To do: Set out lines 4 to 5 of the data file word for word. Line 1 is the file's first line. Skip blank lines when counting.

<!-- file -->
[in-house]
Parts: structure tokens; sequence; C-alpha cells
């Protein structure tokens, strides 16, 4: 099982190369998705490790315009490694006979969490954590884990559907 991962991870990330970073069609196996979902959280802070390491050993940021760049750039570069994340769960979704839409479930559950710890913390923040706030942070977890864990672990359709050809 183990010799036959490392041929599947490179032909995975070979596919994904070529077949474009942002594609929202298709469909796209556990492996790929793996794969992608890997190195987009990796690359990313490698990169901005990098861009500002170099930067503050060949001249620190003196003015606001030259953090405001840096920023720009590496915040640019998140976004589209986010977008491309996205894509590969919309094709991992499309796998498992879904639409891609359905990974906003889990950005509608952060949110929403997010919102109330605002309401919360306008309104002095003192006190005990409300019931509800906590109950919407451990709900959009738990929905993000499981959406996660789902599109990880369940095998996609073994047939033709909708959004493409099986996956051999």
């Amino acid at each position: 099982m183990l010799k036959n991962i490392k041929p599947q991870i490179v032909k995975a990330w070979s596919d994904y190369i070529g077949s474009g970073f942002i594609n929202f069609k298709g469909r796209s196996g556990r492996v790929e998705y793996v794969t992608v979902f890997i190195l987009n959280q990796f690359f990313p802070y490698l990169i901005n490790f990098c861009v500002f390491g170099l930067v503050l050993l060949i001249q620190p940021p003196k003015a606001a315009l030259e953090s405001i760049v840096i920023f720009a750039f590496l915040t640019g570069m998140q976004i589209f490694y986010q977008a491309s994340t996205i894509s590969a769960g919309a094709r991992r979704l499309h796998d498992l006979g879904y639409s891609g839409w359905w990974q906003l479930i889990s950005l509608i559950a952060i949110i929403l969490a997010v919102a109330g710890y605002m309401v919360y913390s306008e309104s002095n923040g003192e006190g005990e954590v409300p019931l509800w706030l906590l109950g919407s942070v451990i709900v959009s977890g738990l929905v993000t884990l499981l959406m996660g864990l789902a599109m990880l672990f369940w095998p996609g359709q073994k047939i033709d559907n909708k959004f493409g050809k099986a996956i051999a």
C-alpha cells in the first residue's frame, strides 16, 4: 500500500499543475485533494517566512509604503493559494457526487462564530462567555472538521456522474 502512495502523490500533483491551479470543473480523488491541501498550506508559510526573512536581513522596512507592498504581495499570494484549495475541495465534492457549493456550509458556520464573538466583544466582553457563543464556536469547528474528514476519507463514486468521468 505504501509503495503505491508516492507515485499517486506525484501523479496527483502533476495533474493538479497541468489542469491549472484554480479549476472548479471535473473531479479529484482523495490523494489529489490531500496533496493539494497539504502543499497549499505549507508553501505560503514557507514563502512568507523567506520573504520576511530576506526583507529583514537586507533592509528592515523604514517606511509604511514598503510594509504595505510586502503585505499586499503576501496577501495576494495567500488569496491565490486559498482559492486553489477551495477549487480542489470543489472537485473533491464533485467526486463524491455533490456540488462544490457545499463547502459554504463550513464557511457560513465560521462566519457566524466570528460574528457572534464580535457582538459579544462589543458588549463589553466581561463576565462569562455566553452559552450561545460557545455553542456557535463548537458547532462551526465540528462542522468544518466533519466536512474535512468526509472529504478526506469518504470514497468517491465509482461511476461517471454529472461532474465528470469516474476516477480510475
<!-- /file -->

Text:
């Amino acid at each position: 099982m183990l010799k036959n991962i490392k041929p599947q991870i490179v032909k995975a990330w070979s596919d994904y190369i070529g077949s474009g970073f942002i594609n929202f069609k298709g469909r796209s196996g556990r492996v790929e998705y793996v794969t992608v979902f890997i190195l987009n959280q990796f690359f990313p802070y490698l990169i901005n490790f990098c861009v500002f390491g170099l930067v503050l050993l060949i001249q620190p940021p003196k003015a606001a315009l030259e953090s405001i760049v840096i920023f720009a750039f590496l915040t640019g570069m998140q976004i589209f490694y986010q977008a491309s994340t996205i894509s590969a769960g919309a094709r991992r979704l499309h796998d498992l006979g879904y639409s891609g839409w359905w990974q906003l479930i889990s950005l509608i559950a952060i949110i929403l969490a997010v919102a109330g710890y605002m309401v919360y913390s306008e309104s002095n923040g003192e006190g005990e954590v409300p019931l509800w706030l906590l109950g919407s942070v451990i709900v959009s977890g738990l929905v993000t884990l499981l959406m996660g864990l789902a599109m990880l672990f369940w095998p996609g359709q073994k047939i033709d559907n909708k959004f493409g050809k099986a996956i051999a």
C-alpha cells in the first residue's frame, strides 16, 4: 500500500499543475485533494517566512509604503493559494457526487462564530462567555472538521456522474 502512495502523490500533483491551479470543473480523488491541501498550506508559510526573512536581513522596512507592498504581495499570494484549495475541495465534492457549493456550509458556520464573538466583544466582553457563543464556536469547528474528514476519507463514486468521468 505504501509503495503505491508516492507515485499517486506525484501523479496527483502533476495533474493538479497541468489542469491549472484554480479549476472548479471535473473531479479529484482523495490523494489529489490531500496533496493539494497539504502543499497549499505549507508553501505560503514557507514563502512568507523567506520573504520576511530576506526583507529583514537586507533592509528592515523604514517606511509604511514598503510594509504595505510586502503585505499586499503576501496577501495576494495567500488569496491565490486559498482559492486553489477551495477549487480542489470543489472537485473533491464533485467526486463524491455533490456540488462544490457545499463547502459554504463550513464557511457560513465560521462566519457566524466570528460574528457572534464580535457582538459579544462589543458588549463589553466581561463576565462569562455566553452559552450561545460557545455553542456557535463548537458547532462551526465540528462542522468544518466533519466536512474535512468526509472529504478526506469518504470514497468517491465509482461511476461517471454529472461532474465528470469516474476516477480510475